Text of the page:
NOTE: The article excerpted on this page is from an outside publication and is posted on FIRE's website because it references FIRE's work. The viewpoints expressed in this article do not necessarily represent FIRE's positions.
In the months since Dixie State University denied student Indigo Klabanoff’s request to start a sorority on campus, both parties have stood their ground.
DSU officials maintain they don’t want to perpetuate a “party school” image by approving a sorority and that other endeavors are a higher priority at the moment. Klabanoff says that DSU “can’t just pick and choose what club names they like and don’t like because it’s freedom of expression, and it’s a constitutional right.”
If DSU is concerned that a sorority will destroy the entire university’s reputation and years of accomplishments, then that is the real concern. The quality of education speaks for itself. Is Harvard known as a party school because of its Greek clubs? No. It is known for its quality in education.
We encourage DSU to focus on expanding in all areas relating to education. We 100 percent agree with administrators that such an endeavor is the highest priority. However, administrators are overlooking just how much of an impact a sorority could have on the growth of the university.
Administrators have stressed the importance of recruiting out-of-state students to attend Dixie State. One lure, in many instances, is the social aspect of a school. That isn’t something to be feared but embraced. Though St. George may not have much night life, this is one aspect of social life that Dixie could promote.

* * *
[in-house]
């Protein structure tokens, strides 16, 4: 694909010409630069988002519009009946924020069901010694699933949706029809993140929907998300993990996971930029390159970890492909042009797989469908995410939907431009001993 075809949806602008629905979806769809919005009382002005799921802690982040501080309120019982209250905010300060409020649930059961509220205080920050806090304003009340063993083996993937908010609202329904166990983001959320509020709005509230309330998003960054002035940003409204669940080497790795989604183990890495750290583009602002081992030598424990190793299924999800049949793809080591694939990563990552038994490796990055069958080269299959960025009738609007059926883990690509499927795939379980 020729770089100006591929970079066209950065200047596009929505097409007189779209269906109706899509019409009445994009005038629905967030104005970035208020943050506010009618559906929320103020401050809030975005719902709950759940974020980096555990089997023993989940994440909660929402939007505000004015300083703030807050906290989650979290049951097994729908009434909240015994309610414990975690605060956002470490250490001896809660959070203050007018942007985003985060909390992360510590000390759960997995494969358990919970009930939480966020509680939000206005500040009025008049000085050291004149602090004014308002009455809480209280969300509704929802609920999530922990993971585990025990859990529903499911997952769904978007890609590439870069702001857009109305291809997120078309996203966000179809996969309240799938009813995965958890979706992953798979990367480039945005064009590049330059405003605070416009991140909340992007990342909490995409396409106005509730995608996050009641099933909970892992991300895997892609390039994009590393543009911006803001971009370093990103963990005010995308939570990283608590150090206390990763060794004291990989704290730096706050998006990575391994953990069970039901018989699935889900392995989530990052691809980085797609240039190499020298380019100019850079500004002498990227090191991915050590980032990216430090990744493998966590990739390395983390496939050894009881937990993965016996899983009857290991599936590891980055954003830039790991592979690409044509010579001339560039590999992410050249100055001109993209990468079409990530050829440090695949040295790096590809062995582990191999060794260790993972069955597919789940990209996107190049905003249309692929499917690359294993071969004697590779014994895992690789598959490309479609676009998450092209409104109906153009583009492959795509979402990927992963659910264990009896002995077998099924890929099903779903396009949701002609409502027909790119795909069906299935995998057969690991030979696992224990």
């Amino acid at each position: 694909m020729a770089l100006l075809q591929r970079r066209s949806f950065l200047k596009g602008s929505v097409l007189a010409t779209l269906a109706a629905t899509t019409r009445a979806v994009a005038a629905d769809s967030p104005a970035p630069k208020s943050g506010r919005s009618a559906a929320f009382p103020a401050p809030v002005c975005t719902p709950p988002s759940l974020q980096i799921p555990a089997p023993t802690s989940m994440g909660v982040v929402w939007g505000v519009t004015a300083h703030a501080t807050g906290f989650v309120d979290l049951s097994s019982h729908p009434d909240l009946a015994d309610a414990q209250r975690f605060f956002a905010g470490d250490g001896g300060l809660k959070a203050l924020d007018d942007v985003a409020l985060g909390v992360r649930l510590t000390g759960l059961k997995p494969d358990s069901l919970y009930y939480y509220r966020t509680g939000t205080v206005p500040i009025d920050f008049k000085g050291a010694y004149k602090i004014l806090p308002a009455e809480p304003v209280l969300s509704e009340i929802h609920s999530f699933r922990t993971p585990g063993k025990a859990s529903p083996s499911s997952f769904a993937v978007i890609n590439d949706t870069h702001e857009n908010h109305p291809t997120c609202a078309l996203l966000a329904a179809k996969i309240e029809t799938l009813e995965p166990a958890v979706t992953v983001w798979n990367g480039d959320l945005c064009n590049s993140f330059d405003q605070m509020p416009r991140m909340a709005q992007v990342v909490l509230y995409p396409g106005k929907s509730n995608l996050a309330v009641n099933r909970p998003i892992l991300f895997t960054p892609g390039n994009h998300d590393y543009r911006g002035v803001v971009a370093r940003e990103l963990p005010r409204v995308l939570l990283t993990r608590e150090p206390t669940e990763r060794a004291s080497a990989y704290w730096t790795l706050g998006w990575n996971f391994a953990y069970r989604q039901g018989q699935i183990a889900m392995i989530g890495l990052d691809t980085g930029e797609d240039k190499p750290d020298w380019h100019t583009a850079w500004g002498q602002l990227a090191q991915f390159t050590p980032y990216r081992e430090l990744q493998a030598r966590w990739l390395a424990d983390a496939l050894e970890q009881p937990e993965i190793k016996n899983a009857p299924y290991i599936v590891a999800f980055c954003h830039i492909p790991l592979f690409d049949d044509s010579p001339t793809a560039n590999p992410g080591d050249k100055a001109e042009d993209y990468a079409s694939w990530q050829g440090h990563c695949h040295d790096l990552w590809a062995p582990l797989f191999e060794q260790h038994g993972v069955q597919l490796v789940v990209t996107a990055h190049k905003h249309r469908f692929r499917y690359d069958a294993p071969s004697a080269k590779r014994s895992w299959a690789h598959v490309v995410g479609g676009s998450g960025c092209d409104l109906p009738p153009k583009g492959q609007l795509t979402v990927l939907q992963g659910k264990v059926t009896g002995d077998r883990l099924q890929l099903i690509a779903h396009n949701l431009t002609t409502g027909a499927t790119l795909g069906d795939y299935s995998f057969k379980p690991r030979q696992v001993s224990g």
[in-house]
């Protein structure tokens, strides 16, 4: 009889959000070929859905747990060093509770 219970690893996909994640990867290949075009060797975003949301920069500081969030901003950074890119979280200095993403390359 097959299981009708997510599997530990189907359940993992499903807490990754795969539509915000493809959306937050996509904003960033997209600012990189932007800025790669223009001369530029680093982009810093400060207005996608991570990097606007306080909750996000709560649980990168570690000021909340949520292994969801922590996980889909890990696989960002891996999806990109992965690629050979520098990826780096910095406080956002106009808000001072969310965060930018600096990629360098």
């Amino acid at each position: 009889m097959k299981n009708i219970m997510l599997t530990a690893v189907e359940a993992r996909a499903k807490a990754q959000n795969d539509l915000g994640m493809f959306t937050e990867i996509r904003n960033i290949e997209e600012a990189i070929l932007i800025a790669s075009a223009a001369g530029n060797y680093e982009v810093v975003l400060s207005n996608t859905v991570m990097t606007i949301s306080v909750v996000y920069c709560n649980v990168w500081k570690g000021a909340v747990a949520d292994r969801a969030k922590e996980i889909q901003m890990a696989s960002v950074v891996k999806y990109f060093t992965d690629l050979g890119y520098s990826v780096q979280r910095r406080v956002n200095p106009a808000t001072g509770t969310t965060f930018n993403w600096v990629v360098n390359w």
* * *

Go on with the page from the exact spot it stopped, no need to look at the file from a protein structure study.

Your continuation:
Factor in that many thousands of college-bound daughters out there have moms who once were sorority sisters, and it’s easy to see why this addition could be a real positive to the university. Another factor is it costs the school nothing. No fees would go toward what amounts to a Greek club.
So what’s the real fear in this decision by Dixie State? To be concerned about DSU becoming known as a “party school” is laughable. There are no large parties filled with drunken college students like you would see at universities in California or in the South. And there are far too few bars and other kinds of establishments to perpetuate such a myth.
Now that DSU has achieved university status, it must live up to that designation if it wants to truly thrive. That means expanding academic programs. But it also means bolstering the portfolio of experiences for students. One of those experiences could be a sorority – and the camaraderie and support that comes with such an organization.
We strongly encourage DSU officials to take into consideration student suggestions such as starting a sorority and to keep in mind both the pros and cons – not just the perceived cons. If there is no compromise between students and school officials, DSU will start to gain a lackluster reputation that could be just as damaging in the recruitment of new students as anything associated with being a “party school.”